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West Virginia prepares to use a blockchain-based mobile app for upcoming elections

The US state of West Virginia has confirmed its plans to use a blockchain-based mobile app to tally the votes of troops serving abroad.

While Sierra Leone might have first grabbed headlines for an apparent (and controversial) ‘blockchain-driven’ election, West Virginia is now preparing to use a blockchain-based mobile app to tally the votes of US troops deployed in foreign territories during midterm elections.

West Virginia has previously used the mobile voting platform in question – dubbed Voatz – as part of a pilot for deployed troops from two counties ahead of primary elections.

Voatz matches a voter’s selfie video to their government ID. Enrolled voters are then able to cast their votes and have their choice recorded on a blockchain.

US Secretary of State Mac Warner said, at the time, that the system would soon be expanded to the state’s 55 counties following the successful conclusion of the pilot.

Warner’s office recently revealed that “four audits of various components of the tool, including its cloud and blockchain infrastructure, revealed no problems.” 

In a statement to the press, Warner quipped that “there is nobody that deserves the right to vote any more than the guys that are out there, and the women that are out there, putting their lives on the line for us”.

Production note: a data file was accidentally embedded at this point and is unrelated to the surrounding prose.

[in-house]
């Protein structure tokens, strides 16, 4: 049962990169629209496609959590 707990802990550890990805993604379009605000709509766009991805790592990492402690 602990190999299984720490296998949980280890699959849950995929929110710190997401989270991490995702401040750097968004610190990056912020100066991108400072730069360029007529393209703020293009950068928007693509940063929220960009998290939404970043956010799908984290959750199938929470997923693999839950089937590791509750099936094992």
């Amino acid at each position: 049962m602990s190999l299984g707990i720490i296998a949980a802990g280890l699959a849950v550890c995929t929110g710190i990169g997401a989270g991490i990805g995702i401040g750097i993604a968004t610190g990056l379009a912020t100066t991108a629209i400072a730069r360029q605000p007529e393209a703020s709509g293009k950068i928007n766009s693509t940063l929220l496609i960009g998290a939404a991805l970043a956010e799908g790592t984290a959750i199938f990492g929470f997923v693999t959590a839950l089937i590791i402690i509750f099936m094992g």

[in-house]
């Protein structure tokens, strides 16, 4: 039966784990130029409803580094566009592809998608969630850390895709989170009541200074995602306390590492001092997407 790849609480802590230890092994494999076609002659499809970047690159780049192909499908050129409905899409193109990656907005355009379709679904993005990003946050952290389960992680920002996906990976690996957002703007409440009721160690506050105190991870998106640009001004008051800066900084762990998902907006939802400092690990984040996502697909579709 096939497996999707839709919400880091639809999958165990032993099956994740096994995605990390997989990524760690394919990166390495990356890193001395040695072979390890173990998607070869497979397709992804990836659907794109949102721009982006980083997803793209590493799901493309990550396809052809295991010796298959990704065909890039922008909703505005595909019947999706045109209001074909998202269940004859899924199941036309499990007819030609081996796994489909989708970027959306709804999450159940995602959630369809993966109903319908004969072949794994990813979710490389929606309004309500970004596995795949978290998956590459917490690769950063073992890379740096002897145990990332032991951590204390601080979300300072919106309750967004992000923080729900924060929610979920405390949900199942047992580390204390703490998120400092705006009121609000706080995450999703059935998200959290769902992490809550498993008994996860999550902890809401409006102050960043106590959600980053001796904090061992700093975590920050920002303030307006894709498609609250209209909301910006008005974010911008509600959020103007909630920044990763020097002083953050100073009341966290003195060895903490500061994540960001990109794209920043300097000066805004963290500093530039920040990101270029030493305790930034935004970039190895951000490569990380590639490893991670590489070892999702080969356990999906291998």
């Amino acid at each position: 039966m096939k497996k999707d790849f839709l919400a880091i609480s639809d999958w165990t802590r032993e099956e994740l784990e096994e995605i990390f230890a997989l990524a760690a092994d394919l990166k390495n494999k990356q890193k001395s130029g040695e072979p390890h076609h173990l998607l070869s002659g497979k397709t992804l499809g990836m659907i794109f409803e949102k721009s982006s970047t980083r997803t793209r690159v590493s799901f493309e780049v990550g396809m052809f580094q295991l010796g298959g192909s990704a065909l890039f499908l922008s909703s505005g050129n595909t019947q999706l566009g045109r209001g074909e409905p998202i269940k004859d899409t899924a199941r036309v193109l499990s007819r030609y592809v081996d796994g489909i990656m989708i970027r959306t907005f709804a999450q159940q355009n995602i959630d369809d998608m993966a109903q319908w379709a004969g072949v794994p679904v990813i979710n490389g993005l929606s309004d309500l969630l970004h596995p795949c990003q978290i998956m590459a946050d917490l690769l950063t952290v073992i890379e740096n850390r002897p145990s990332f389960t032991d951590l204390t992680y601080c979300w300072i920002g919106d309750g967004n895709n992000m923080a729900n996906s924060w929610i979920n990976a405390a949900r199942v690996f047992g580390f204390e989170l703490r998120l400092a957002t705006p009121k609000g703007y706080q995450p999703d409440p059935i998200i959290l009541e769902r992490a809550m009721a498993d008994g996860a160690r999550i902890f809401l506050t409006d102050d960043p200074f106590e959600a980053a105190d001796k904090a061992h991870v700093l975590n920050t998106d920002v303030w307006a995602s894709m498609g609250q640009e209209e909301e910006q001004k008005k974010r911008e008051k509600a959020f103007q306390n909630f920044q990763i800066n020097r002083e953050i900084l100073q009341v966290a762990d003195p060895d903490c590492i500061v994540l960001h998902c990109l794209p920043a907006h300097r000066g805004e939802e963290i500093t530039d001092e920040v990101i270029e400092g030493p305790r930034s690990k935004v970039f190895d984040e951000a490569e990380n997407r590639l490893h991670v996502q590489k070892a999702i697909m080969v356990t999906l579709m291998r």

Warner clarified, however, that the app will not entirely replace traditional balloting and that troops would still be able to cast paper votes at ballot boxes.

Not all parties have been enthused at the announcement, however. Joseph Lorenzo Hall, the Chief Technologist at the Center for Democracy and Technology, elaborated that the system was merely “…internet voting on people’s horribly secured devices, over our horrible networks, to servers that are very difficult to secure without a physical paper record of the vote.”

Further abroad, The National Election Commission (NEC) of Sierra Leone disputed claims that it had relied on blockchain technology to tally votes earlier this year – saying that “the NEC has not used, and is not using blockchain technology in any part of the electoral process.”